Gene Variation Could Explain Trichotillomania in Some Families
After researching 44 families in which one or more family members are trichsters, Duke University Hospital Scientists in Durham, North Carolina have discovered two mutations in a gene called SLITKR1.
Given the small number of families researched, it is hard to give exact figures but it is estimated that the SLITRK1 structural changes are present in perhaps five percent of trichsters, so this is by no means the answer we have been looking for, for most of us.
These findings do indicate a biological origin behind disorders like ours, yet it is wise to be wary of discounting the effect of our experiences and self-image, on our pulling, as well as the fact that many trichsters do not have either of these mutations of the SLITKR1 gene.
In 2005, this same SLITRK1 gene was connected with the more severe last impulse-control disorder, Tourettes, and there are a few families in which one person has Tourettes while another has trichotillomania.
Two mutations in the SLITRK1 gene were discovered in some individuals with trichotillomania but not shared by their non-trichster relations.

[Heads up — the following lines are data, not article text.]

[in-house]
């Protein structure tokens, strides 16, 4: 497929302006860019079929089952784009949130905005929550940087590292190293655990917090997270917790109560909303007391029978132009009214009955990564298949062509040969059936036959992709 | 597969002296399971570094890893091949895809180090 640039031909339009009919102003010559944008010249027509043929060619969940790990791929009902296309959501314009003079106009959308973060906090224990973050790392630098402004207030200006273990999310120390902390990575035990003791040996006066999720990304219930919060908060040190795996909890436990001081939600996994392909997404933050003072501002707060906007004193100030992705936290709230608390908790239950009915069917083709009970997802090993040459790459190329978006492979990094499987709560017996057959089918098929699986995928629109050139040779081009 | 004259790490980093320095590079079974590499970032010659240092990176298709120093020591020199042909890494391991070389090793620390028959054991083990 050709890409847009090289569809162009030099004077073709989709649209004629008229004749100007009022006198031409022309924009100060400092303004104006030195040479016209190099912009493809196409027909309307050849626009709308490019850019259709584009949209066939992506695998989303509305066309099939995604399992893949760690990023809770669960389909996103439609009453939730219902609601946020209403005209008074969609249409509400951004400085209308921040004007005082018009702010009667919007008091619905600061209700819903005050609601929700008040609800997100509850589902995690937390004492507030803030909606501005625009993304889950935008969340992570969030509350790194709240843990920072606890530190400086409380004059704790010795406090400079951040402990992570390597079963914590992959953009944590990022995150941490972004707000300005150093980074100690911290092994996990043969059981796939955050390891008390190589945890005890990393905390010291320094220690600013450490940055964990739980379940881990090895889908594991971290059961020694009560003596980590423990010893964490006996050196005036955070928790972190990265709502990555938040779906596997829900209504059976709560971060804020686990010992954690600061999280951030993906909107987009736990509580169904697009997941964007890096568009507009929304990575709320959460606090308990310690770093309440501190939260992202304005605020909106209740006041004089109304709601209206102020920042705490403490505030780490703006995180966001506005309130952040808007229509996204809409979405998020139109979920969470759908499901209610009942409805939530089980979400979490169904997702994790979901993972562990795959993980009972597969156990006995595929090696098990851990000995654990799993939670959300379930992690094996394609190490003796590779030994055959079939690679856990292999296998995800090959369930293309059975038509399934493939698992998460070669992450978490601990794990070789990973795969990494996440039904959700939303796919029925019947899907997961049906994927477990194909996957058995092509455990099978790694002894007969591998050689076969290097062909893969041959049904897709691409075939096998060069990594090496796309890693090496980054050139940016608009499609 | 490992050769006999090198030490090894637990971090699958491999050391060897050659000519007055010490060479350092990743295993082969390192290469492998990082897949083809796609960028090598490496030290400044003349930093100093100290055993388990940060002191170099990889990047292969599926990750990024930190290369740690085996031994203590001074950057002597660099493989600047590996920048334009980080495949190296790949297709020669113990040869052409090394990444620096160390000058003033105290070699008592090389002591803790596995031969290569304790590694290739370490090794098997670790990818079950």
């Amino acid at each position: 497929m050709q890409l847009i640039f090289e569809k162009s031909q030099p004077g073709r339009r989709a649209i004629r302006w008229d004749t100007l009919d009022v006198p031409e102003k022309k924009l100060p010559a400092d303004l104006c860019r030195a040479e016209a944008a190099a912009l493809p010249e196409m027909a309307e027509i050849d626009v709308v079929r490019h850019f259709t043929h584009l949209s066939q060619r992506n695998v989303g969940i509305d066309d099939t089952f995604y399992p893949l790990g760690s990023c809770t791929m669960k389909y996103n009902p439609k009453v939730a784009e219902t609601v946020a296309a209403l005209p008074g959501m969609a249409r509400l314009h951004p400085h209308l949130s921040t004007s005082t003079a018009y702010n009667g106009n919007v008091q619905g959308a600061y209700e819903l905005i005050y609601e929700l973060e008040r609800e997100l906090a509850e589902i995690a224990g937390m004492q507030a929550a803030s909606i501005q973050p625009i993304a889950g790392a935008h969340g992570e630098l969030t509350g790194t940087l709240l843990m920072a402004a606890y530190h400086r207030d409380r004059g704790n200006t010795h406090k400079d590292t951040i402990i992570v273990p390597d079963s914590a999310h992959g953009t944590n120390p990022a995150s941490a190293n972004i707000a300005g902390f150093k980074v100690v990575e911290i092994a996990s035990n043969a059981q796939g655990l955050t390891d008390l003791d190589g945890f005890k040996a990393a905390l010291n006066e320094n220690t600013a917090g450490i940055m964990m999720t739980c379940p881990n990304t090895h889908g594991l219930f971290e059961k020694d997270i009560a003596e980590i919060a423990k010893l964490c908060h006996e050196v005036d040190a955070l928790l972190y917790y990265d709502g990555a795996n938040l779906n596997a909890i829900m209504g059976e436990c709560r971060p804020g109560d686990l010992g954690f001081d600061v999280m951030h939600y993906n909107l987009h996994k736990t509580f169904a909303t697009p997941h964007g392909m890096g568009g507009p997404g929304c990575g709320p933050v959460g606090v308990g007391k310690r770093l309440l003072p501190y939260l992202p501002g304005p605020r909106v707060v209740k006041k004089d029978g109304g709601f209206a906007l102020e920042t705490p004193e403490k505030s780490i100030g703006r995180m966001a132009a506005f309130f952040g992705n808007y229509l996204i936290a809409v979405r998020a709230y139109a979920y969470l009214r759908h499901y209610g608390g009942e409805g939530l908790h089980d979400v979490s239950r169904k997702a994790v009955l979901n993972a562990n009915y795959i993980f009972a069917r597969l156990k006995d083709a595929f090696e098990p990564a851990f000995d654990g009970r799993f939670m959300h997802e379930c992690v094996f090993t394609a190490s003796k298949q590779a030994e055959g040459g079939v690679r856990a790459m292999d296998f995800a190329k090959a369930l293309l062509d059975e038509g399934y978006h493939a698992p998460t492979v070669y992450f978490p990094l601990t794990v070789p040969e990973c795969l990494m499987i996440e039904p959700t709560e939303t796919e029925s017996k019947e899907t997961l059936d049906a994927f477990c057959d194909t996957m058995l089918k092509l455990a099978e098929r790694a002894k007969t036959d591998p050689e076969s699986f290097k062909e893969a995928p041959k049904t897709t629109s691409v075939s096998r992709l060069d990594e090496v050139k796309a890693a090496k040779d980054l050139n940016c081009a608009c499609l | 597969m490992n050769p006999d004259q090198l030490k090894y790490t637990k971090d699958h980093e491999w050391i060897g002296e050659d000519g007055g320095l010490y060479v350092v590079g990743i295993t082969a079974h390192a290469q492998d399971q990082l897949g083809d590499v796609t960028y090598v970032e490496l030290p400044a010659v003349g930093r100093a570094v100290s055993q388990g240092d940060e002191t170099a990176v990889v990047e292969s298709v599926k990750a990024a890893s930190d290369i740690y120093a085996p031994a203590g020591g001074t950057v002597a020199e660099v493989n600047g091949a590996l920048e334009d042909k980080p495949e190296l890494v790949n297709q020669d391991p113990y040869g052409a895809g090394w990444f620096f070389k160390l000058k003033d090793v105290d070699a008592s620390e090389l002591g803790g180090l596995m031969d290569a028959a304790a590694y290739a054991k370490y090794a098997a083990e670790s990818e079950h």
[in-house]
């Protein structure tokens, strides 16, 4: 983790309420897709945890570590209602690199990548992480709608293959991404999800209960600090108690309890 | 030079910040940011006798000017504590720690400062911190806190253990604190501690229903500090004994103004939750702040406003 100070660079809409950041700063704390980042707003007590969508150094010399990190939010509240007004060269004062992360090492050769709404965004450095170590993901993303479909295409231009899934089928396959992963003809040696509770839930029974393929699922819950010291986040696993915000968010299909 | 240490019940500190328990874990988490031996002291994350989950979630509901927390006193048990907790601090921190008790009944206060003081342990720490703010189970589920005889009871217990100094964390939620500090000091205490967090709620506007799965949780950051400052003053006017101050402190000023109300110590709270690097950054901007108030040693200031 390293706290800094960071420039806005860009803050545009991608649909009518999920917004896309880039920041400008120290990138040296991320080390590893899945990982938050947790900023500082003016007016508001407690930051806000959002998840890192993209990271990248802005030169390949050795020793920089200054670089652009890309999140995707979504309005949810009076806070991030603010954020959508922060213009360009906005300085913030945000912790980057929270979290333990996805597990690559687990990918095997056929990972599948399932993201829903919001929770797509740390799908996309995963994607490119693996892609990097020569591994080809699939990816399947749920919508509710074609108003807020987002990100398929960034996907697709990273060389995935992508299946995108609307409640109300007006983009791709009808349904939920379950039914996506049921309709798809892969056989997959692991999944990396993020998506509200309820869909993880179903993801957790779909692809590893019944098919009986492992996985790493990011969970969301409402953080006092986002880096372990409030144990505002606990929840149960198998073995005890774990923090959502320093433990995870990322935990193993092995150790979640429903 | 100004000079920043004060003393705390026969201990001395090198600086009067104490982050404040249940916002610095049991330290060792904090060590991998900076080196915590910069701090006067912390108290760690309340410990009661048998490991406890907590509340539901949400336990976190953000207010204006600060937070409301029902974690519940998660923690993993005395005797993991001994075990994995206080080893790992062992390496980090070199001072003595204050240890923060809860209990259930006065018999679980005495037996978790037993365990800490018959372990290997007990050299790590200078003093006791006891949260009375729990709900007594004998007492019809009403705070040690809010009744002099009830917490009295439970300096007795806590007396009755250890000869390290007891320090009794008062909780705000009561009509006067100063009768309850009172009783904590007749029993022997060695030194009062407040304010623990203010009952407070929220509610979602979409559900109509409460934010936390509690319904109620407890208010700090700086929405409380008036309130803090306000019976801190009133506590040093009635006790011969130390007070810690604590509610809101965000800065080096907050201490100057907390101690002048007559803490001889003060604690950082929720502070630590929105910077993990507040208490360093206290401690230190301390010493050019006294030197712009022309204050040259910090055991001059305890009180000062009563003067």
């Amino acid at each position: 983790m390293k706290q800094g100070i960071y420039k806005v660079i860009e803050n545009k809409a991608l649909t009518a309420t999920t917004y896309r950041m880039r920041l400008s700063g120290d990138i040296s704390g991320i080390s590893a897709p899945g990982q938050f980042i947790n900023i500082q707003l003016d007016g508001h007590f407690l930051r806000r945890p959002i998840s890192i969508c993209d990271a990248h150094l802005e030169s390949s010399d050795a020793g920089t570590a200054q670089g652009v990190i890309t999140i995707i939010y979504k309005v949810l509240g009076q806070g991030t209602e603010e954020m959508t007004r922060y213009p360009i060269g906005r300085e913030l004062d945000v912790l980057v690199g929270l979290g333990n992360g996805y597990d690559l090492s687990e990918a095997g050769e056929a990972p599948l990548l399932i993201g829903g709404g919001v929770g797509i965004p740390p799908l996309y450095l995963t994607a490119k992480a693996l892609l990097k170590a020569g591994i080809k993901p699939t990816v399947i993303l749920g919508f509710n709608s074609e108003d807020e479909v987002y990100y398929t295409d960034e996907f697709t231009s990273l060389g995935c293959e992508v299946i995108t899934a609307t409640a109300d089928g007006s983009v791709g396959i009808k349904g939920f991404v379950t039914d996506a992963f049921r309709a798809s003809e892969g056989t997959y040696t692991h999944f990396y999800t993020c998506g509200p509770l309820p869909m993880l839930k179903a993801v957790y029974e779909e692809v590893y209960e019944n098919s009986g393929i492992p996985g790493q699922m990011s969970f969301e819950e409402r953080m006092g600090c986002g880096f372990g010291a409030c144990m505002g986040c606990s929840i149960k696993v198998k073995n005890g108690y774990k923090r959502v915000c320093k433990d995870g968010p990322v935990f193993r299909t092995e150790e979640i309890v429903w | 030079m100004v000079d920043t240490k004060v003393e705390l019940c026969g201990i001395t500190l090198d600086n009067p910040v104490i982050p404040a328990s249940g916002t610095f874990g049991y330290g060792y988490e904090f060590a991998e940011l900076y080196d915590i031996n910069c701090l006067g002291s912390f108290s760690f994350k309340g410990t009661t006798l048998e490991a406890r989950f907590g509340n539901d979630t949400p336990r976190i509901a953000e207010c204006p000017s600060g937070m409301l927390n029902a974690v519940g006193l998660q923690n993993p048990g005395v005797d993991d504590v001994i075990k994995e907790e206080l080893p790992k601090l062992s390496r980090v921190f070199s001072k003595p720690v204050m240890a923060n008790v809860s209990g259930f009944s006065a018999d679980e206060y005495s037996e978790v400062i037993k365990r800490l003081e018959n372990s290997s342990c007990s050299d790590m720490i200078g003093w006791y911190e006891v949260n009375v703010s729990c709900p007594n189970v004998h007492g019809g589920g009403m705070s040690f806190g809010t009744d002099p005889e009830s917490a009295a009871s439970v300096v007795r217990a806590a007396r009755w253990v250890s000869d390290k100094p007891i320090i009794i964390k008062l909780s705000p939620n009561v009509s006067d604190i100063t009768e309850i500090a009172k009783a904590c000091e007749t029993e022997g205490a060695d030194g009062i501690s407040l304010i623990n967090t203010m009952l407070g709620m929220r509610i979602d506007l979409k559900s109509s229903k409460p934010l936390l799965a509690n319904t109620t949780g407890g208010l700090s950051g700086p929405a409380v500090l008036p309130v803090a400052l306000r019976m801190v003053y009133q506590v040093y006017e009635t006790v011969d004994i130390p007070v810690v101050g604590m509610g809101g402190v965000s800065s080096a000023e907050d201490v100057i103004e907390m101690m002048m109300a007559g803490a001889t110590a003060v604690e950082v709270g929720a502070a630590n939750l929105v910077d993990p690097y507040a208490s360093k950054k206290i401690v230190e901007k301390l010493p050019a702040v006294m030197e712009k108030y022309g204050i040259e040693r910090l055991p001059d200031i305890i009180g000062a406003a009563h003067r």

The SLITRK1 gene plays a part in bridging connections between brain cells, and it may be that in the split second before a connection is made, or while a connection is trying to be made, this electrical interruption causes an urge to pull out hair or eyelashes.
It is likely that a combination of genes and perhaps structural variations of genes contribute to the condition in most trichsters, but every discovery about the disorder is a step to unlocking a solution.
If you are interested in carrying out a research project and would like any help or involvement from us; please contact us. We are always happy to help improve knowledge of trichotillomania in any way we can.
Trichotillomania Support, Spada House, 20 Regent Close, London N12.